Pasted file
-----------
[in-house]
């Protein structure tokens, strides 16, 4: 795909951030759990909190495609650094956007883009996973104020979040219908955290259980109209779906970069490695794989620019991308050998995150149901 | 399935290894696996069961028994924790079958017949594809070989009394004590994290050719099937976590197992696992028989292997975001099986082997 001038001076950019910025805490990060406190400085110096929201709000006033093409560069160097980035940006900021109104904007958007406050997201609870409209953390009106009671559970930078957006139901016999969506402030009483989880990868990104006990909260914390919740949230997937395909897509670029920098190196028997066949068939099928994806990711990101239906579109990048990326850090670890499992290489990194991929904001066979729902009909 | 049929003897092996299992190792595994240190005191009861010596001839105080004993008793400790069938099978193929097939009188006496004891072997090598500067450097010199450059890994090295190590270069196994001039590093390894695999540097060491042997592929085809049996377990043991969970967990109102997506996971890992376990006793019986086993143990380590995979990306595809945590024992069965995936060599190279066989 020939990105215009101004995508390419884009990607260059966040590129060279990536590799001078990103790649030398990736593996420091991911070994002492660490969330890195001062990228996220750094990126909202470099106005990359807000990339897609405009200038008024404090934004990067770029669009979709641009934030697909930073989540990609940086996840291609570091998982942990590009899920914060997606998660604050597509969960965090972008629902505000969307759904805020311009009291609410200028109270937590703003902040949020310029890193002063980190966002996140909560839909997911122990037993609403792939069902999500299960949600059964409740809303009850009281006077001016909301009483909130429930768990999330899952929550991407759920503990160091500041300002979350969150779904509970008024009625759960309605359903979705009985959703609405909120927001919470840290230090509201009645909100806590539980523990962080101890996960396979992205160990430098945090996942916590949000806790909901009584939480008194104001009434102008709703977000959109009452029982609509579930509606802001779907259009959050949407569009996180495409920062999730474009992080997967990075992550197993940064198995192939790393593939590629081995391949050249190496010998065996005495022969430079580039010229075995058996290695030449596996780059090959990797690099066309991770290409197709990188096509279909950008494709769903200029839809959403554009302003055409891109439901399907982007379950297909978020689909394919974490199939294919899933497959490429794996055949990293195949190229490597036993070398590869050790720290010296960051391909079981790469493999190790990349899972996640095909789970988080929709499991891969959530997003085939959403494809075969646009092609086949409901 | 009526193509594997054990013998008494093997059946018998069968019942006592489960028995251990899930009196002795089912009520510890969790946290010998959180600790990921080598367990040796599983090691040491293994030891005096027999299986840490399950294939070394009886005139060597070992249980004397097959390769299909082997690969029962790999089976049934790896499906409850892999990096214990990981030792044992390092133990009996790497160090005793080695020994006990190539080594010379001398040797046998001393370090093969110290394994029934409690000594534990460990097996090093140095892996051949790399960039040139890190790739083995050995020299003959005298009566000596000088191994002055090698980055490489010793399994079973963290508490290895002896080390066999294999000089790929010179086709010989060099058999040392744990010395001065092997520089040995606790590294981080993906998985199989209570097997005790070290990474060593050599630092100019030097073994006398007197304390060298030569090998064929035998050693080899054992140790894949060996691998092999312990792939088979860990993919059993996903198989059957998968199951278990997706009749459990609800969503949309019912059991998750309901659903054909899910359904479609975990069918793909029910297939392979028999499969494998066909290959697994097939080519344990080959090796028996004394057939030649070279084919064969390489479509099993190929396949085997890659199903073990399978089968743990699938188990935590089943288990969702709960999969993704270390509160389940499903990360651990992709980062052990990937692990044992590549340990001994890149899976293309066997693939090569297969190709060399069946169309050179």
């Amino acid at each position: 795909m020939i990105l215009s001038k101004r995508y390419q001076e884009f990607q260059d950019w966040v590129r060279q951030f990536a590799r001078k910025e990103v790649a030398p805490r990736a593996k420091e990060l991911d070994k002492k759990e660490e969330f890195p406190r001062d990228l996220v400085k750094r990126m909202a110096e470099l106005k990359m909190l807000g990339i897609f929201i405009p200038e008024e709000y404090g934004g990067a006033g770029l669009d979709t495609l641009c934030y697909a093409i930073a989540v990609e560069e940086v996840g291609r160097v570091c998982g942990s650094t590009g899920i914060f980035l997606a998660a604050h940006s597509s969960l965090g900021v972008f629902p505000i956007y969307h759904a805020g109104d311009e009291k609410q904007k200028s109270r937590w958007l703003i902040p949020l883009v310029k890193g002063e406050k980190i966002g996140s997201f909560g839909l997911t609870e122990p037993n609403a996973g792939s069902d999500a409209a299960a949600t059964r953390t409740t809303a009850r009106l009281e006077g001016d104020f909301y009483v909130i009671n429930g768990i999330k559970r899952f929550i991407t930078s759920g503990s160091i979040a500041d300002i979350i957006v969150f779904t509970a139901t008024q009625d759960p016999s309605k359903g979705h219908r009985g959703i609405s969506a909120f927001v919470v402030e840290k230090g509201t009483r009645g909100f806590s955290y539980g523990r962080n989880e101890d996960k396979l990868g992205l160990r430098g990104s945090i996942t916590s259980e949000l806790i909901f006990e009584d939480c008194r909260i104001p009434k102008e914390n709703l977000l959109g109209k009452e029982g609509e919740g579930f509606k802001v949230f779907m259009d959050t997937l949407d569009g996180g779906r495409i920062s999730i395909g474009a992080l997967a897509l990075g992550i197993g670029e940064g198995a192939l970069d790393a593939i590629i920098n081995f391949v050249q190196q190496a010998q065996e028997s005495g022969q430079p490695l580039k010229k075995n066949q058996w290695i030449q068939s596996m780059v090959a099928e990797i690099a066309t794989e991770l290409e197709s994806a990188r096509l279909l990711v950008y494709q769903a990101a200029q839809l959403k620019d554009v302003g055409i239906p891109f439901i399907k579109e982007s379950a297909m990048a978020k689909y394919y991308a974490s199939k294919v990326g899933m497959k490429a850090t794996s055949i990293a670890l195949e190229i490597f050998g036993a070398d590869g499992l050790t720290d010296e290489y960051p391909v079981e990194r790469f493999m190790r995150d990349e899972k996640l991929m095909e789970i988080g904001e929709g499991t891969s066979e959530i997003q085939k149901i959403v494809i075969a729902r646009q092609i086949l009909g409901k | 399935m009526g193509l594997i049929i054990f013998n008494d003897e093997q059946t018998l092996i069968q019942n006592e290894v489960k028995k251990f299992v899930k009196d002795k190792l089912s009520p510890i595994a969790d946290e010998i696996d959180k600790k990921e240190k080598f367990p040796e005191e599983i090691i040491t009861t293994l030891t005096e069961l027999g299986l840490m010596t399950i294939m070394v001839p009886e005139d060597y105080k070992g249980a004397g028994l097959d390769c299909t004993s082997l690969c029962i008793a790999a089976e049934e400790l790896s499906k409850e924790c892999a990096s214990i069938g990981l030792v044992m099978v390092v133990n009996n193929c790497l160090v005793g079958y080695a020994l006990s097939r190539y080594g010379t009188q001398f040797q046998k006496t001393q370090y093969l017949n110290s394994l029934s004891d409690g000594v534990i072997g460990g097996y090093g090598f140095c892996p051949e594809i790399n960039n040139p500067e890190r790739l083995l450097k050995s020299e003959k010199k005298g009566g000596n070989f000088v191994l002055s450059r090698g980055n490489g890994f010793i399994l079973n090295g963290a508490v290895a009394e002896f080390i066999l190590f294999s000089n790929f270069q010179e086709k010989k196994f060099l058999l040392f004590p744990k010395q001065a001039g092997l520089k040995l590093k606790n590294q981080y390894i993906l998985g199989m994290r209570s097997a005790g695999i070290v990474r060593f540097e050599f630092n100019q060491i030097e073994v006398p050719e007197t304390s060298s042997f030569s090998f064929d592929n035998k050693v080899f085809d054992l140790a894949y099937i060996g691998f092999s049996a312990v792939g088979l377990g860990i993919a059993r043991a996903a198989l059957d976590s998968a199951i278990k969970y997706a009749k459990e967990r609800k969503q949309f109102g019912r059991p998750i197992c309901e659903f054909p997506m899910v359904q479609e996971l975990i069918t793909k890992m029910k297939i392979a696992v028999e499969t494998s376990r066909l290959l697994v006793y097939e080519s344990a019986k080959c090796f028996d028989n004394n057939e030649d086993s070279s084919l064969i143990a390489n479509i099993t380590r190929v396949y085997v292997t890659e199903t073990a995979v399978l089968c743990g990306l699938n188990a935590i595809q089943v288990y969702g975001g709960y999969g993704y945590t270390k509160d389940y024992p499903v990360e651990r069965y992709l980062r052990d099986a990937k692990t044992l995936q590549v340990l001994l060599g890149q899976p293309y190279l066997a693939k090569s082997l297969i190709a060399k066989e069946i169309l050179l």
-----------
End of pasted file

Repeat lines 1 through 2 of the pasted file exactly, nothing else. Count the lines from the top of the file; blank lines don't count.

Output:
[in-house]
């Protein structure tokens, strides 16, 4: 795909951030759990909190495609650094956007883009996973104020979040219908955290259980109209779906970069490695794989620019991308050998995150149901 | 399935290894696996069961028994924790079958017949594809070989009394004590994290050719099937976590197992696992028989292997975001099986082997 001038001076950019910025805490990060406190400085110096929201709000006033093409560069160097980035940006900021109104904007958007406050997201609870409209953390009106009671559970930078957006139901016999969506402030009483989880990868990104006990909260914390919740949230997937395909897509670029920098190196028997066949068939099928994806990711990101239906579109990048990326850090670890499992290489990194991929904001066979729902009909 | 049929003897092996299992190792595994240190005191009861010596001839105080004993008793400790069938099978193929097939009188006496004891072997090598500067450097010199450059890994090295190590270069196994001039590093390894695999540097060491042997592929085809049996377990043991969970967990109102997506996971890992376990006793019986086993143990380590995979990306595809945590024992069965995936060599190279066989 020939990105215009101004995508390419884009990607260059966040590129060279990536590799001078990103790649030398990736593996420091991911070994002492660490969330890195001062990228996220750094990126909202470099106005990359807000990339897609405009200038008024404090934004990067770029669009979709641009934030697909930073989540990609940086996840291609570091998982942990590009899920914060997606998660604050597509969960965090972008629902505000969307759904805020311009009291609410200028109270937590703003902040949020310029890193002063980190966002996140909560839909997911122990037993609403792939069902999500299960949600059964409740809303009850009281006077001016909301009483909130429930768990999330899952929550991407759920503990160091500041300002979350969150779904509970008024009625759960309605359903979705009985959703609405909120927001919470840290230090509201009645909100806590539980523990962080101890996960396979992205160990430098945090996942916590949000806790909901009584939480008194104001009434102008709703977000959109009452029982609509579930509606802001779907259009959050949407569009996180495409920062999730474009992080997967990075992550197993940064198995192939790393593939590629081995391949050249190496010998065996005495022969430079580039010229075995058996290695030449596996780059090959990797690099066309991770290409197709990188096509279909950008494709769903200029839809959403554009302003055409891109439901399907982007379950297909978020689909394919974490199939294919899933497959490429794996055949990293195949190229490597036993070398590869050790720290010296960051391909079981790469493999190790990349899972996640095909789970988080929709499991891969959530997003085939959403494809075969646009092609086949409901 | 009526193509594997054990013998008494093997059946018998069968019942006592489960028995251990899930009196002795089912009520510890969790946290010998959180600790990921080598367990040796599983090691040491293994030891005096027999299986840490399950294939070394009886005139060597070992249980004397097959390769299909082997690969029962790999089976049934790896499906409850892999990096214990990981030792044992390092133990009996790497160090005793080695020994006990190539080594010379001398040797046998001393370090093969110290394994029934409690000594534990460990097996090093140095892996051949790399960039040139890190790739083995050995020299003959005298009566000596000088191994002055090698980055490489010793399994079973963290508490290895002896080390066999294999000089790929010179086709010989060099058999040392744990010395001065092997520089040995606790590294981080993906998985199989209570097997005790070290990474060593050599630092100019030097073994006398007197304390060298030569090998064929035998050693080899054992140790894949060996691998092999312990792939088979860990993919059993996903198989059957998968199951278990997706009749459990609800969503949309019912059991998750309901659903054909899910359904479609975990069918793909029910297939392979028999499969494998066909290959697994097939080519344990080959090796028996004394057939030649070279084919064969390489479509099993190929396949085997890659199903073990399978089968743990699938188990935590089943288990969702709960999969993704270390509160389940499903990360651990992709980062052990990937692990044992590549340990001994890149899976293309066997693939090569297969190709060399069946169309050179």